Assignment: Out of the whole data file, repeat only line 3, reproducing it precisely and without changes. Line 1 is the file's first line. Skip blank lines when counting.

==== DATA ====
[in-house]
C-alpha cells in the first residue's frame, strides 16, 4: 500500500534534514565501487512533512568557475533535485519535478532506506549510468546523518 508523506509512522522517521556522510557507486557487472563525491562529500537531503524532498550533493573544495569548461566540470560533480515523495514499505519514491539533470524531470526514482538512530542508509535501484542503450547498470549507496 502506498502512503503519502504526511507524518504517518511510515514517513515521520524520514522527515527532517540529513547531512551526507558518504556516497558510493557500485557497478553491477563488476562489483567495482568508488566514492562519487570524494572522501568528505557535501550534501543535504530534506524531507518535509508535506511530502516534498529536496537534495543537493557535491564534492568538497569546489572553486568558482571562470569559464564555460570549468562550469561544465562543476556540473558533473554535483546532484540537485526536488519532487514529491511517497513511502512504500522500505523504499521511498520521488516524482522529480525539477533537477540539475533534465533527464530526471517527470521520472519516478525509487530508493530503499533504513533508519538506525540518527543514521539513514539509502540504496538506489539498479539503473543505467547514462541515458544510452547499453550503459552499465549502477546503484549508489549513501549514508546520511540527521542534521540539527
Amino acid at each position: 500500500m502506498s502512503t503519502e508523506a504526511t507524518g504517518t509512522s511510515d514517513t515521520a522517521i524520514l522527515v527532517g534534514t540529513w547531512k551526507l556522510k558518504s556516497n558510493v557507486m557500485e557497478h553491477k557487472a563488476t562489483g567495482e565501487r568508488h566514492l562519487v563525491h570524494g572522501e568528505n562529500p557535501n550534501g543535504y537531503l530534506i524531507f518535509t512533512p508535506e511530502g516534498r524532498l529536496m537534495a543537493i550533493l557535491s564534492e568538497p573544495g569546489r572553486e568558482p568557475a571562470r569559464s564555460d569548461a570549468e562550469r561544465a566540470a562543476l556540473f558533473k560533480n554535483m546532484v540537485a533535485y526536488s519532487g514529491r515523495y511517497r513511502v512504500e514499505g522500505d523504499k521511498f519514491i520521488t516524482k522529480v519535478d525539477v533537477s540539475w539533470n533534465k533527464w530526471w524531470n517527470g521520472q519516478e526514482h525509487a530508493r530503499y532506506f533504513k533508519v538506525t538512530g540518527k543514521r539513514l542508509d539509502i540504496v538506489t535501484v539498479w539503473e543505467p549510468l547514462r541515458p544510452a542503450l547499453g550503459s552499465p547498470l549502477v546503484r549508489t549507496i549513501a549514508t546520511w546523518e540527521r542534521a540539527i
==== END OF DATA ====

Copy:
Amino acid at each position: 500500500m502506498s502512503t503519502e508523506a504526511t507524518g504517518t509512522s511510515d514517513t515521520a522517521i524520514l522527515v527532517g534534514t540529513w547531512k551526507l556522510k558518504s556516497n558510493v557507486m557500485e557497478h553491477k557487472a563488476t562489483g567495482e565501487r568508488h566514492l562519487v563525491h570524494g572522501e568528505n562529500p557535501n550534501g543535504y537531503l530534506i524531507f518535509t512533512p508535506e511530502g516534498r524532498l529536496m537534495a543537493i550533493l557535491s564534492e568538497p573544495g569546489r572553486e568558482p568557475a571562470r569559464s564555460d569548461a570549468e562550469r561544465a566540470a562543476l556540473f558533473k560533480n554535483m546532484v540537485a533535485y526536488s519532487g514529491r515523495y511517497r513511502v512504500e514499505g522500505d523504499k521511498f519514491i520521488t516524482k522529480v519535478d525539477v533537477s540539475w539533470n533534465k533527464w530526471w524531470n517527470g521520472q519516478e526514482h525509487a530508493r530503499y532506506f533504513k533508519v538506525t538512530g540518527k543514521r539513514l542508509d539509502i540504496v538506489t535501484v539498479w539503473e543505467p549510468l547514462r541515458p544510452a542503450l547499453g550503459s552499465p547498470l549502477v546503484r549508489t549507496i549513501a549514508t546520511w546523518e540527521r542534521a540539527i